Punjab water outlook: Impacts of climate change and dam sedimentation on water for irrigated agriculture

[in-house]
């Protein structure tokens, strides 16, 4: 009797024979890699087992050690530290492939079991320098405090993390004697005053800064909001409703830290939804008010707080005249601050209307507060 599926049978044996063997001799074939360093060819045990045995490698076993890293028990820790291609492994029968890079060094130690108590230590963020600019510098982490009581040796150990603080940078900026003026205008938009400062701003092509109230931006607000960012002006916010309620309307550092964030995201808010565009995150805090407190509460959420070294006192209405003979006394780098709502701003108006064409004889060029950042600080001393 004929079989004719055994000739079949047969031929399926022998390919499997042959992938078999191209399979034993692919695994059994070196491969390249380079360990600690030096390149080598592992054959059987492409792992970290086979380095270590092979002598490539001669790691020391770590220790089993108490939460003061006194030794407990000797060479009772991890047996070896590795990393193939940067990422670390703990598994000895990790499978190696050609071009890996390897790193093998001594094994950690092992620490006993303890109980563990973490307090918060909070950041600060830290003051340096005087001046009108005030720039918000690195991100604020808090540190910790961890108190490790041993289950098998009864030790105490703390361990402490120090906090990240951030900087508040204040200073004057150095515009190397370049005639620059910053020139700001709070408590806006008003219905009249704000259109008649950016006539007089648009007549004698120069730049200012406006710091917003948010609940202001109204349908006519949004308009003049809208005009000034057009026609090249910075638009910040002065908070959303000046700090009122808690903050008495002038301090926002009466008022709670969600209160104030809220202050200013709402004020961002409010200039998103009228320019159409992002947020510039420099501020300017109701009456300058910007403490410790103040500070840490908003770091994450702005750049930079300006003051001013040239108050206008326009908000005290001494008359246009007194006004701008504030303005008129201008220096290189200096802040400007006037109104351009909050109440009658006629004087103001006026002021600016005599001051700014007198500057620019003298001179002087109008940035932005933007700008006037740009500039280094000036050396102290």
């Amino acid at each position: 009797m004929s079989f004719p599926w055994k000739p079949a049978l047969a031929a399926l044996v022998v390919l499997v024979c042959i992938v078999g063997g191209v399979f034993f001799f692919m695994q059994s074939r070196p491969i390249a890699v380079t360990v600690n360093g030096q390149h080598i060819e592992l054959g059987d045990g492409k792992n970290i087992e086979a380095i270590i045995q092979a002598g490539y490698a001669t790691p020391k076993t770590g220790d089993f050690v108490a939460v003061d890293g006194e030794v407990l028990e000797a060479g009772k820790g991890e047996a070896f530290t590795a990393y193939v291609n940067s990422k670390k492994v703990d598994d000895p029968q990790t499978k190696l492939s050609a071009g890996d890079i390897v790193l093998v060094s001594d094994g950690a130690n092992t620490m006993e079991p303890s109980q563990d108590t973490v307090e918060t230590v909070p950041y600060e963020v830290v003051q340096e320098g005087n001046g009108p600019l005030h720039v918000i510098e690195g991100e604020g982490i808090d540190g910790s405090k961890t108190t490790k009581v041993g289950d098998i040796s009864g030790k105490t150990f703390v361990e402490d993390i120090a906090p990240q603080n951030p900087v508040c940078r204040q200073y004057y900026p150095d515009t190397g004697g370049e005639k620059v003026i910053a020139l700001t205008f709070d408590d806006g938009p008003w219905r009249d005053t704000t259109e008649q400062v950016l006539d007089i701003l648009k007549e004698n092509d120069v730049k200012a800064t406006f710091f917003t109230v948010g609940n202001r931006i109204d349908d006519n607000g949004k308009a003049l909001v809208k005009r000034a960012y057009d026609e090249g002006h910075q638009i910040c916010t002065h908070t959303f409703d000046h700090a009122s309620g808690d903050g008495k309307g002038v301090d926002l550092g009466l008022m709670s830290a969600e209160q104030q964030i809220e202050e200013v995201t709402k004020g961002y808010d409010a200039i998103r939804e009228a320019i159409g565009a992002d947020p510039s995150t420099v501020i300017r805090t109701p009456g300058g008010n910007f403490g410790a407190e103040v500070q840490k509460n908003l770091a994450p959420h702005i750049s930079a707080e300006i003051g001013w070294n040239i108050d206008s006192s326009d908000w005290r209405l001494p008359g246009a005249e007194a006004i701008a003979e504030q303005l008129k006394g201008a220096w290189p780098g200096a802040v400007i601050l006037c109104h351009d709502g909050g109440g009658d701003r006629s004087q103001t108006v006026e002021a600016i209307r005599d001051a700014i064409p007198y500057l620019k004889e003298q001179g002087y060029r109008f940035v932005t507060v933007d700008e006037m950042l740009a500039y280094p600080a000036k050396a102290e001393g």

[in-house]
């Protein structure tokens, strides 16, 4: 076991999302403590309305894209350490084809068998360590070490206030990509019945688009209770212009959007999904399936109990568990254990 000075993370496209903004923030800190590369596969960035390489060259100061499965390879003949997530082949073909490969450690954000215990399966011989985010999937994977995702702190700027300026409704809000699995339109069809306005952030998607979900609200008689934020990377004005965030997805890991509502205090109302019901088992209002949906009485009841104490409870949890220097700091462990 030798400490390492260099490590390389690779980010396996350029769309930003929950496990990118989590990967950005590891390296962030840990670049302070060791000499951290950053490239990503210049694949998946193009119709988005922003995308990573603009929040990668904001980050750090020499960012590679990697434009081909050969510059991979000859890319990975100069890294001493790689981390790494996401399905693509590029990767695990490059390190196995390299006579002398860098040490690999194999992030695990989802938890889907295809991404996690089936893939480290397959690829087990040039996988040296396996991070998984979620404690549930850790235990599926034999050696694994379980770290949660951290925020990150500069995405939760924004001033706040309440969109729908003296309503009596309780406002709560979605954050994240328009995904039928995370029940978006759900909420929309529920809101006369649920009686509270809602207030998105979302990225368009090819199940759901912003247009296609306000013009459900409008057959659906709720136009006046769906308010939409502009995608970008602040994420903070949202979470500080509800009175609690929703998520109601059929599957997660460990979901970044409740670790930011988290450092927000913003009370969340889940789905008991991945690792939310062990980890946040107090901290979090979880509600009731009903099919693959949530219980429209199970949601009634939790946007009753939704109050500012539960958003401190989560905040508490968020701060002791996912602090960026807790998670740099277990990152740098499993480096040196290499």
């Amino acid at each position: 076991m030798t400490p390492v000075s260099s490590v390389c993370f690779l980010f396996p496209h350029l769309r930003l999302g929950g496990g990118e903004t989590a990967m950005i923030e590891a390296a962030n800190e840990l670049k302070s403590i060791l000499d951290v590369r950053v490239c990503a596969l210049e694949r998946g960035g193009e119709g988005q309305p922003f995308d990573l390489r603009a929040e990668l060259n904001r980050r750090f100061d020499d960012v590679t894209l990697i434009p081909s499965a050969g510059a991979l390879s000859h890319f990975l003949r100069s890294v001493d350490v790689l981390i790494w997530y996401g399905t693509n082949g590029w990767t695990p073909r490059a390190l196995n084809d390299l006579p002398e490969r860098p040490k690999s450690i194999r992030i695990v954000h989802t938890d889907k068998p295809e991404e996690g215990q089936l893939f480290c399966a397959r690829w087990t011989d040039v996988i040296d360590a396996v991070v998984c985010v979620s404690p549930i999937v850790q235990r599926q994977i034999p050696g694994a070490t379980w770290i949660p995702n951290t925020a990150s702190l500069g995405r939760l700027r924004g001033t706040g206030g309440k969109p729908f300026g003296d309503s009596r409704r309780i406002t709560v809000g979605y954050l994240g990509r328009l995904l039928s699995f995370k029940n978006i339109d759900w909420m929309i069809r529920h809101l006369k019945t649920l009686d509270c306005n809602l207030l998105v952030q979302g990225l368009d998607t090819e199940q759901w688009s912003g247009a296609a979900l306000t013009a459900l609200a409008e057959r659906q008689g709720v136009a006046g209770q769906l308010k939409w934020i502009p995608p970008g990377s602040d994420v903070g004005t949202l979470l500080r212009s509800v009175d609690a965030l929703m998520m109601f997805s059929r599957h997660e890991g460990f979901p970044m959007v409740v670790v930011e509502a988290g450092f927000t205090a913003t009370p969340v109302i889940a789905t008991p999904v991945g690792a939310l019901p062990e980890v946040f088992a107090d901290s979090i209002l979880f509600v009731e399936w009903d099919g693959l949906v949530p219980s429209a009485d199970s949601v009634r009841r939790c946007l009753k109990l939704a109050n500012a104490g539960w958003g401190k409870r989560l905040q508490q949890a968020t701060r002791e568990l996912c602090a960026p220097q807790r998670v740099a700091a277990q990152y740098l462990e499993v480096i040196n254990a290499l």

This report used measured estimates of rainfall, actual evapotranspiration, canal deliveries and change in groundwater levels to assess the water balance of the canal commands in Punjab. The canal deliveries are the main supply of water into the canal commands. The use of groundwater is important, with a large volume of groundwater pumped for irrigation, though the net groundwater use (the difference between use and recharge) is a small component of the overall water balance, as evidenced by the change in groundwater levels. However, the sum of the measured water balance terms left a large residual of error or unknown water. There is also uncertainty in the assessment of evapotranspiration, and we used two remote sensing methods for assessing it. We then assessed the change to the water balance from the historical baseline of projected (modelled) future rainfall, actual evapotranspiration, and canal deliveries under the 1991 inter-provincial water accord as affected by climate change in the Upper Indus and in Punjab province, and as affected by sedimentation in the main irrigation supply dams. We also assessed a ‘no-dams’ scenario in which it was assumed that there was no water storage in dams. These changes were captured as a set of 10 exploratory future scenarios. The study employed a simple approximate method for calculating the change in the area of crops required to use the available water. The exploratory scenario analysis shows that the influence of changes to the local climate generally had the largest impact on the water balance, followed by the impact of flows on canal deliveries, then the no-dams scenario, and then the sedimentation scenarios. While this is the general picture, in some seasons the order of some effects is reversed. The analysis also showed that while the actual evapotranspiration estimated by two methods (ETLook and CMRSET) differed, the changes to the water balance were almost the same for the two methods. Therefore, the choice of method of actual evapotranspiration estimation made almost no difference to the assessment of impacts under the exploratory future scenarios. We conclude that water availability in Punjab may increase or decrease due to climate change in the Upper Indus Basin and due to local climate change in Punjab. Sedimentation in the Tarbela and Mangla storages up to 2050 is projected to have a negative impact in the Rabi season particularly in conjunction with climate change. Complete loss of dam storage, such as might occur over the very long term, is projected to lead to much reduced water availability in the Rabi season, since there is a lesser volume of storage to supply Rabi crop demands, and increased availability in Kharif since there is a lesser volume of storage to capture the large Kharif river flows. In the Kharif season, the potential increases are generally larger than the potential decreases. Conversely, in the Rabi season, the potential increases are generally smaller than the potential decreases. The Punjab could choose to accommodate changes in water availability and demand by adjusting the volume of groundwater use in fresh groundwater quality areas, though this is likely not to be sustainable in the long run. Alternatively, the current level of groundwater use could be maintained, and the area of crops adjusted. If the latter course is followed, the potential reductions in crop area in the Rabi in response to lesser water availability are projected for some crops to amount to an area equivalent to about 3 000 000 ha in several scenarios. The extreme case of loss of dam storage altogether (without the added impact of other scenarios) could amount to a loss of Rabi water availability equivalent to more than the area of the wheat crop. Several strategies will help deal with the impacts, including changing the areas of crops, changing the mix of crops to lower water using crops, improving the efficiency of water delivery via the canals, and improving crop productivity. Although it does not seem to offer a short to medium term benefit, in the very long term controlling sedimentation in dams could also be beneficial.